Gareth Southgate and England thrive on trust and confidence in Qatar | World Cup 2022

In a parallel universe – say at Wembley or Molineux – Harry Maguire rumbles forward and keeps on going to the fringes of the penalty area. It is 0-0, half an hour gone and England are labouring.

Maguire does not give the impression that he has the ball entirely under his spell. Or that he knows what he is going to do next. It is chaotically off the cuff. He simply puts his head down and shoots. It zings out for a throw-in on the far side.

Cue the derision? Because that is what Maguire tends to inspire in big crowds back in England. Not here. Not at the Ahmad bin Ali Stadium on Tuesday night in the final World Cup group game against Wales. Within seconds, the England fans behind the other goal have begun to sing Maguire’s song, the one about his alcohol preferences and massive head.

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Qatar: beyond the football


This is a World Cup like no other. For the last 12 years the Guardian has been reporting on the issues surrounding Qatar 2022, from corruption and human rights abuses to the treatment of migrant workers and discriminatory laws. The best of our journalism is gathered on our dedicated Qatar: Beyond the Football home page for those who want to go deeper into the issues beyond the pitch.

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Spool forward to the interval. The game remains goalless, England error-strewn and predictable. Cue the boos? Because that is what tends to happen. England were jeered by the Wembley crowd at half-time in their opening Euro 2020 matches against Croatia and Scotland with the score at 0-0 and everyone remembers the vitriol at Molineux in June during the Nations League game against Hungary. That night, England were 1-0 down at the break. It would get much worse.

At the Ahmad bin Ali, there were no boos when the half-time whistle blew, no spontaneous outpouring of frustration. It seemed to reinforce a couple of developing themes for Gareth Southgate and his squad as they attempt to win the World Cup – next stop Senegal in the last 16 on Sunday night – with trust and patience central to them.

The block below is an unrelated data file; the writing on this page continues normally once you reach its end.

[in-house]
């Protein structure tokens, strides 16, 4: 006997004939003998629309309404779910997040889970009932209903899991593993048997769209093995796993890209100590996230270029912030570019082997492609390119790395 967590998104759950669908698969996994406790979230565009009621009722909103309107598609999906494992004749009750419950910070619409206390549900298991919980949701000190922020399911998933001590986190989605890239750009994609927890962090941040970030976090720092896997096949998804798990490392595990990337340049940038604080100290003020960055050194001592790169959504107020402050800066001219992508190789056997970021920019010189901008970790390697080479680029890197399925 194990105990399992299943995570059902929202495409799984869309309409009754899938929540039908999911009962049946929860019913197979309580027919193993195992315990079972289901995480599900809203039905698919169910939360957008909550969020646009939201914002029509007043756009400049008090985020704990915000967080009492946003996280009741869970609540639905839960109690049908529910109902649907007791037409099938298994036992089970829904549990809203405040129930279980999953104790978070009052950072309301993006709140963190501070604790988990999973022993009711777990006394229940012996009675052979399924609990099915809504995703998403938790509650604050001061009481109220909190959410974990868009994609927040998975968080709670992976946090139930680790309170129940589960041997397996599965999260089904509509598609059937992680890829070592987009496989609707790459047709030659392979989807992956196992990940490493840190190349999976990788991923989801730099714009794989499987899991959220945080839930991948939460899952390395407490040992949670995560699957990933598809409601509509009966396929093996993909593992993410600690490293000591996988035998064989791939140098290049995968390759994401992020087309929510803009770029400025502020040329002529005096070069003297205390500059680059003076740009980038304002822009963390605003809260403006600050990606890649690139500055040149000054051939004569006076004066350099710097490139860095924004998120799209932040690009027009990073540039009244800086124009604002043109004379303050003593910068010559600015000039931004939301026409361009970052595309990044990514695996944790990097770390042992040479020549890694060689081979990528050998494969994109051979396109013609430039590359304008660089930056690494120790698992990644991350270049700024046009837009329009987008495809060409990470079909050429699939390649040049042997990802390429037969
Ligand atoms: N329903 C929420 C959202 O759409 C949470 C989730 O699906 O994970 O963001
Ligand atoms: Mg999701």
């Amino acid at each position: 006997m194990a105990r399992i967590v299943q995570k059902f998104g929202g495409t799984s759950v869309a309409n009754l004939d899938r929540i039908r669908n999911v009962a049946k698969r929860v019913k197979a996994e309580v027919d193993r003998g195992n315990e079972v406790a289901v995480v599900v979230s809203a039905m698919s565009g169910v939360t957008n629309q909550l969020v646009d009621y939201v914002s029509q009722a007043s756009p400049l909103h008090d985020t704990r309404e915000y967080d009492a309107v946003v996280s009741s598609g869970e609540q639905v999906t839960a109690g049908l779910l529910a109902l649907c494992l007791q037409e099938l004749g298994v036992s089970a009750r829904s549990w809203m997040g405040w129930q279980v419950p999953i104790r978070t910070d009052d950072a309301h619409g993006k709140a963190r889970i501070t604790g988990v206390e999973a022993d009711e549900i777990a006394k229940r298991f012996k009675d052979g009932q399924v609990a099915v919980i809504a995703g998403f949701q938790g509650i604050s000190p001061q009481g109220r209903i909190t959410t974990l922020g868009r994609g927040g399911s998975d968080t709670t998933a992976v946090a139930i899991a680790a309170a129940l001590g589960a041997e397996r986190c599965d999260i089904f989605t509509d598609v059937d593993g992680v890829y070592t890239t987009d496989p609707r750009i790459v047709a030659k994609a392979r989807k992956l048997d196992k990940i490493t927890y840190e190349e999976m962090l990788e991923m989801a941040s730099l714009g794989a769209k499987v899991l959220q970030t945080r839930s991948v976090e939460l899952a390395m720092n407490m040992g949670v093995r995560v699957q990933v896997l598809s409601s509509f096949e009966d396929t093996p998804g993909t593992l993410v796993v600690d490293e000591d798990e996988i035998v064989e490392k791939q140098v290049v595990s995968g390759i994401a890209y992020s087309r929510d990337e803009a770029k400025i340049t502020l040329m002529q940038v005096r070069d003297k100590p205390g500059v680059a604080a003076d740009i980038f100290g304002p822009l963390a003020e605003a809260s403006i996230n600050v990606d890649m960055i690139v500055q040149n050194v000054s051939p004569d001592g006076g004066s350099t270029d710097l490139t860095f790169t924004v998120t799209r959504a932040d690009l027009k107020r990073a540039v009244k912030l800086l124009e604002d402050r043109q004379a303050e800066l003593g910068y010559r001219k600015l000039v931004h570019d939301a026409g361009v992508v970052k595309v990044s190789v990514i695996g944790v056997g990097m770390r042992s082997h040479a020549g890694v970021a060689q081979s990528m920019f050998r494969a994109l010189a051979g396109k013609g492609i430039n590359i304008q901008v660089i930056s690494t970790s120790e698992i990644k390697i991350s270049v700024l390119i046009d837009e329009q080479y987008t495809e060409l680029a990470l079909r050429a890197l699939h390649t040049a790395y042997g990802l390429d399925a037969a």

Playing at home can be a blessing and a curse for a national team, especially at a tournament. Remember Brazil at the 2014 World Cup? With 200 million deeply passionate people willing them on, the side were a sea of nerves and anxiety, riding the wave as far as the semi-final before they crashed against Germany.

Harry Maguire in action for England against Wales
Harry Maguire has thrived on his popularity among England fans having had a difficult domestic season. Photograph: Jean Catuffe/Getty Images

Southgate has previously said there could be no greater pressure for his players than to have what was effectively a home tournament at the Euros, with all but one of their games at Wembley. The desperation of the supporters for glory can magnify the highs and drive a wild kind of momentum. It can accentuate the lows.

It is different in Qatar, more balanced. The profile of the travelling England fan feels different. Perhaps the alcohol situation is also a factor. No one seems to be fired-up drunk inside the stadiums. There were boos at the end of the 0-0 draw against the USA in the second group game but that was after the full-time whistle. It did not affect the performance. A half-time booing is harsher. It is a prejudgment.

Maguire is feeding off the support. He positively bounded over to the England fans before kick-off against Wales, applauding them and getting plenty back. It is not to say that Maguire is not cheered at home or does not hear his song. Just that the bad stuff can overtake it there on a bad day. Over here, the supporters have embraced Maguire’s cult-hero qualities. His size and physical toughness; the fun of him in full flight. He has had a good tournament so far.

Harry Maguire profile